Article not rated

Vol. 23 - Num. 90

Original Papers

Tobacco habits of parents of our paediatric patients

Salomé Ruiz Escusola, Soledad Gallardo Morenob, Eugenio Guijarro Tapiac, Agustina Cardona Marquésb

aPediatra. EAP Tarragona 1. Bonavista-La Canonja. Tarragona. España.
bEnfermera de Pediatría. EAP Tarragona 1. Bonavista-La Canonja. Tarragona. España.
cMédico de Familia. EAP Tarragona 1. Bonavista-La Canonja. Tarragona. España.

Correspondence: S Ruiz. E-mail:

Reference of this article: Ruiz Escusol S, Gallardo Moreno S, Guijarro Tapia E, Cardona Marqués A. Tobacco habits of parents of our paediatric patients. Rev Pediatr Aten Primaria. 2021;23:127-32.

Published in Internet: 26-04-2021 - Visits: 537


Introduction: the impact of passive smoking is underestimated, not only by families but also by society at large. We present the results of a survey of parents conducted in the paediatric clinics of our catchment area over 3 weeks. We describe and analyse the findings of the survey.

Material and methods: we conducted a cross-sectional, observational and descriptive study over 3 weeks between May 27-31, 2019 including the “Week without smoke” and the weeks 2 weeks before and 2 weeks after.

Results: 72.26% of the parents reported not smoking. In the group of nonsmokers, 68.72% had never smoked. The mean age at initiation of smoking was 17.04 years, with a range of 10 to 38 years. Of all smoking parents, 76.54% had considered quitting. In addition, 77.78% of the smoking parents considered that having a child could influence the decision to quit smoking. The results were similar in the 3 weeks that data were collected.

Conclusions: most of the parents surveyed did not smoke, and most of the nonsmokers had never smoked. We ought to highlight the early age at which participants started to smoke and that most smokers had never contemplated quitting, as well as the fact that most considered that having a child would influence that decision. Effective interventions are needed to reduce early exposure to tobacco smoke and to improve child health and therefore adult health.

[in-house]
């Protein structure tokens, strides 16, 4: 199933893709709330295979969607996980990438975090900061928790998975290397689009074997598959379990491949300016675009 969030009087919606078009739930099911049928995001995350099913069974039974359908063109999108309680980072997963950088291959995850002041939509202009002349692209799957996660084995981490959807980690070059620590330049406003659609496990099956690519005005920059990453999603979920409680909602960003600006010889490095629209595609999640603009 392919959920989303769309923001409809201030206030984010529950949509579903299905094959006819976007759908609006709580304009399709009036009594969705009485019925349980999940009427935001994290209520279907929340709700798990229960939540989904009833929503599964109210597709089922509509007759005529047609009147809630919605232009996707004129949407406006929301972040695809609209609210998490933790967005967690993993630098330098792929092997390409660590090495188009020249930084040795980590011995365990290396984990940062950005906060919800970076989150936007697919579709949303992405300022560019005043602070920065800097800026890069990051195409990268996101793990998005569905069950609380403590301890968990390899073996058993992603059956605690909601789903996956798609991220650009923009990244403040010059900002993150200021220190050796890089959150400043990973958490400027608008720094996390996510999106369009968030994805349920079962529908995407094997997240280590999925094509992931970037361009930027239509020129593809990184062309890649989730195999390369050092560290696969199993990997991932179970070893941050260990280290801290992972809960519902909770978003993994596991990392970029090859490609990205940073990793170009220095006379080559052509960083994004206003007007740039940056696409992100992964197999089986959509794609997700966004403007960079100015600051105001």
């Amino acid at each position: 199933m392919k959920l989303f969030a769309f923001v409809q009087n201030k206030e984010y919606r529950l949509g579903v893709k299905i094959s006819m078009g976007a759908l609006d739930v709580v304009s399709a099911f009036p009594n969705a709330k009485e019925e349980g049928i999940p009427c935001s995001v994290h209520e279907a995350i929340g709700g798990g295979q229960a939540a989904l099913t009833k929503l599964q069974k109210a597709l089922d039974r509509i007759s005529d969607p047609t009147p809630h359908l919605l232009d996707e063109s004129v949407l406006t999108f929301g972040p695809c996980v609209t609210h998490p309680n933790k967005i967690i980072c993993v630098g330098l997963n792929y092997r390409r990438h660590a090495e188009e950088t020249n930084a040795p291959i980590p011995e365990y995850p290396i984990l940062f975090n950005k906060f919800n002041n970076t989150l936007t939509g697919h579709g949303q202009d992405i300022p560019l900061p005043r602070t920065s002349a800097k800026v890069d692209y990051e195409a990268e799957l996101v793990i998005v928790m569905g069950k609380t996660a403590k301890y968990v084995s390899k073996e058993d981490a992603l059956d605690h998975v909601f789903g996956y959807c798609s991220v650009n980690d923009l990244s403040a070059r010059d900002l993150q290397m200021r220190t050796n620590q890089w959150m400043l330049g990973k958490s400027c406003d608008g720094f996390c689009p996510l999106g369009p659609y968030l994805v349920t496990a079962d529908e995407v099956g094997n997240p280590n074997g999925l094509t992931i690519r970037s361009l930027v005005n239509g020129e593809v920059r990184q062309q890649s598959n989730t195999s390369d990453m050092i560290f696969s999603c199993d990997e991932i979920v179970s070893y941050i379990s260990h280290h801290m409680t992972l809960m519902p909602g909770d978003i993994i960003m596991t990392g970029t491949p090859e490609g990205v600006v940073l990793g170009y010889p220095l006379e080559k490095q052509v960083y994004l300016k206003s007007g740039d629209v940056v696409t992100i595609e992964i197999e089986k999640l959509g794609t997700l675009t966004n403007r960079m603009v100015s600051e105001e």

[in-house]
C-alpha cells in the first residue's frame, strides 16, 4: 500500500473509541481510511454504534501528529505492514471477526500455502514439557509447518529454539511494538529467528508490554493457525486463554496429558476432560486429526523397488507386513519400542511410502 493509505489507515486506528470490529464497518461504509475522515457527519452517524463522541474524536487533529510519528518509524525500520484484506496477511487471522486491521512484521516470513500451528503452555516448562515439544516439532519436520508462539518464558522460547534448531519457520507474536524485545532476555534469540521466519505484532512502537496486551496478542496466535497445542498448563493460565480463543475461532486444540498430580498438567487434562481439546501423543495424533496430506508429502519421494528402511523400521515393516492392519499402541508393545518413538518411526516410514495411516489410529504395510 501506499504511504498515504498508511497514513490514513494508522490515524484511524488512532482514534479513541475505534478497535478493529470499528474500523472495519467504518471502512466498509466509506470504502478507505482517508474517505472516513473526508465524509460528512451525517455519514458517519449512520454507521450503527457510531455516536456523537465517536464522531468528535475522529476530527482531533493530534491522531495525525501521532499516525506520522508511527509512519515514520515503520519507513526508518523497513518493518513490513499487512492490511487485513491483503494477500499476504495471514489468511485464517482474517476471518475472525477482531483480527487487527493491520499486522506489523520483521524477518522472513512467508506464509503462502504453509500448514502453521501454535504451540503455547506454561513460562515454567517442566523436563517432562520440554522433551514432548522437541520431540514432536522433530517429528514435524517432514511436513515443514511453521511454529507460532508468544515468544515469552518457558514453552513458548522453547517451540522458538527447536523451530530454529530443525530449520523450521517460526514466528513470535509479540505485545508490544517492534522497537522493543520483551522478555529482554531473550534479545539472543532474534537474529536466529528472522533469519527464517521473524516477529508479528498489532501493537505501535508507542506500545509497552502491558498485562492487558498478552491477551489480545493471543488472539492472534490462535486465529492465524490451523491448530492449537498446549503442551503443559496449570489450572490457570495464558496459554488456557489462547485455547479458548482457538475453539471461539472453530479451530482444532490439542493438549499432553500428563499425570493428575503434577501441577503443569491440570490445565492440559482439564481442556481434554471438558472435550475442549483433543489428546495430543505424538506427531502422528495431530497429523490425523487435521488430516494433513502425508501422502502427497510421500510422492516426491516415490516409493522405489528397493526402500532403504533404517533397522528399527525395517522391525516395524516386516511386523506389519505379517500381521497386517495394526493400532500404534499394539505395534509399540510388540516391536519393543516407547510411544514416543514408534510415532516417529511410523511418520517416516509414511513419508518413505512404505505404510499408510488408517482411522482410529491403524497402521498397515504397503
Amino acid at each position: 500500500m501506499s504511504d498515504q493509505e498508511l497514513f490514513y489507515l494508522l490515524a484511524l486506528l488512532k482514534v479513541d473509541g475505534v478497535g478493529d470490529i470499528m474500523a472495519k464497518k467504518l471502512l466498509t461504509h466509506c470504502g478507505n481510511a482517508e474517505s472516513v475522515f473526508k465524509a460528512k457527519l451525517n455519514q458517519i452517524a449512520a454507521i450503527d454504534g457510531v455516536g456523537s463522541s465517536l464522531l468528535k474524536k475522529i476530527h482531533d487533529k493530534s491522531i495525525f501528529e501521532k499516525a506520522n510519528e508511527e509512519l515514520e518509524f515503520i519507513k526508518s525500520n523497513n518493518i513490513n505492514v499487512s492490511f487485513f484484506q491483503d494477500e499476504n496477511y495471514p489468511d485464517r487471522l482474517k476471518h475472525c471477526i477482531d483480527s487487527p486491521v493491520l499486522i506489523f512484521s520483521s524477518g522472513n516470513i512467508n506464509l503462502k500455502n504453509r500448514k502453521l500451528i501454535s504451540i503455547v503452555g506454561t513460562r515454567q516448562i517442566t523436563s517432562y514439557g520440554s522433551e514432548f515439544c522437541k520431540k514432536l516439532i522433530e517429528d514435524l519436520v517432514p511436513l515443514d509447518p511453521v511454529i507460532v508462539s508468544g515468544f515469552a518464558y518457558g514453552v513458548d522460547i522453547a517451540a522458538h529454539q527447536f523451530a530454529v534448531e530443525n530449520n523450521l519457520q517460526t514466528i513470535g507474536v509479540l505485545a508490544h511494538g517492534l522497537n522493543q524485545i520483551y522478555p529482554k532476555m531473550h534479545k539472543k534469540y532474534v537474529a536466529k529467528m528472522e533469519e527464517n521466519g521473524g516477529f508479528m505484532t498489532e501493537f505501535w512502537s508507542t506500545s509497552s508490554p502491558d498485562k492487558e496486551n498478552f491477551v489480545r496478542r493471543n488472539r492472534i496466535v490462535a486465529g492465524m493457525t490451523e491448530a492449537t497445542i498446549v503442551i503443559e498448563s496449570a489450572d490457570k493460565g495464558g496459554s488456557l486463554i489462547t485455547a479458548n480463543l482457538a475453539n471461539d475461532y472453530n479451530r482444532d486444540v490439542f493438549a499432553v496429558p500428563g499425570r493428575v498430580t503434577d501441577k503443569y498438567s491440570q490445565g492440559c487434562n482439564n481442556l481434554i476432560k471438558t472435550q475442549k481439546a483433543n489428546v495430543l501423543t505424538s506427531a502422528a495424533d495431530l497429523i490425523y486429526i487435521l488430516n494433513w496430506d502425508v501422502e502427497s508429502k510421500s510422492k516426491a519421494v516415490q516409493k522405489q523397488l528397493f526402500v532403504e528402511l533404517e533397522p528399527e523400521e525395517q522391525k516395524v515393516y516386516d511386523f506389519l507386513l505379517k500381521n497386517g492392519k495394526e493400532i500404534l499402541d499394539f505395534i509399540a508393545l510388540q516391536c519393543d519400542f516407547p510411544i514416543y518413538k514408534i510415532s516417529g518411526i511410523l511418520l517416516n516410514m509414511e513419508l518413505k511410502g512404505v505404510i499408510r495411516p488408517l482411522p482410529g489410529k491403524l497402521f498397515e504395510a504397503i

Tobacco Tobacco use


Environmental or second-hand tobacco smoke is a complex mixture of toxic substances the exposure to which may have a deleterious impact on health in the short as well as long term. Inhalation of tobacco smoke by nonsmokers is known as passive smoking.

Unlike adults, children are not free to choose whether they are exposed to tobacco smoke. In addition, by nature, the youngest children depend on the care of adults. In some cases, families themselves fail to consider this important, citing commonplace justifications: “I never smoke in front of children”, “I smoke in the balcony”, “I smoke when they’re not around”, etc. The stance of paediatricians toward the prevention of exposure to tobacco from childhood, with particular emphasis during adolescence, is of paramount importance, as is the attitude of parents regarding prevention of passive smoking and being role models for their children.

On the occasion of the “Semana sin humo” (Week without smoke), which in 2019 took place between May 27 and May 31, we administered a questionnaire to the parents that came to our paediatric clinic. Our aim was to determine the proportion of fathers and mothers that smoked in our catchment area. We also sought to establish the age at smoking initiation and explore whether parenthood could be a motivation to attempt smoking cessation.


We conducted a cross-sectional, observational and descriptive study over 3 weeks, which corresponded to the “week without smoke” (May 27-31, 2019), the week 2 weeks before (May 13-17) and the week 2 weeks after (June 10-14).

The questionnaire was administered in the paediatrics clinics covered by the primary care team of our catchment area (Tarragona 1 and Bonavista-La Canonja primary care team), corresponding to 2 paediatric care teams, each composed of 1 physician and 1 nurse. The team serves a neighbourhood in the outskirts of Tarragona and one small town that is also included in the catchment area. The questionnaire was administered by the physician or nurse of either team as long as the time allotted to the visit allowed it without delaying overall care delivery to the parents of children seeking care for any reason (scheduled check-up, scheduled regular visit or urgent visit).

We asked parents whether they would be willing to participate in an oral survey about tobacco to establish the current situation on tobacco exposure in our catchment area. Participation in the survey took no longer than 2 or 3 minutes.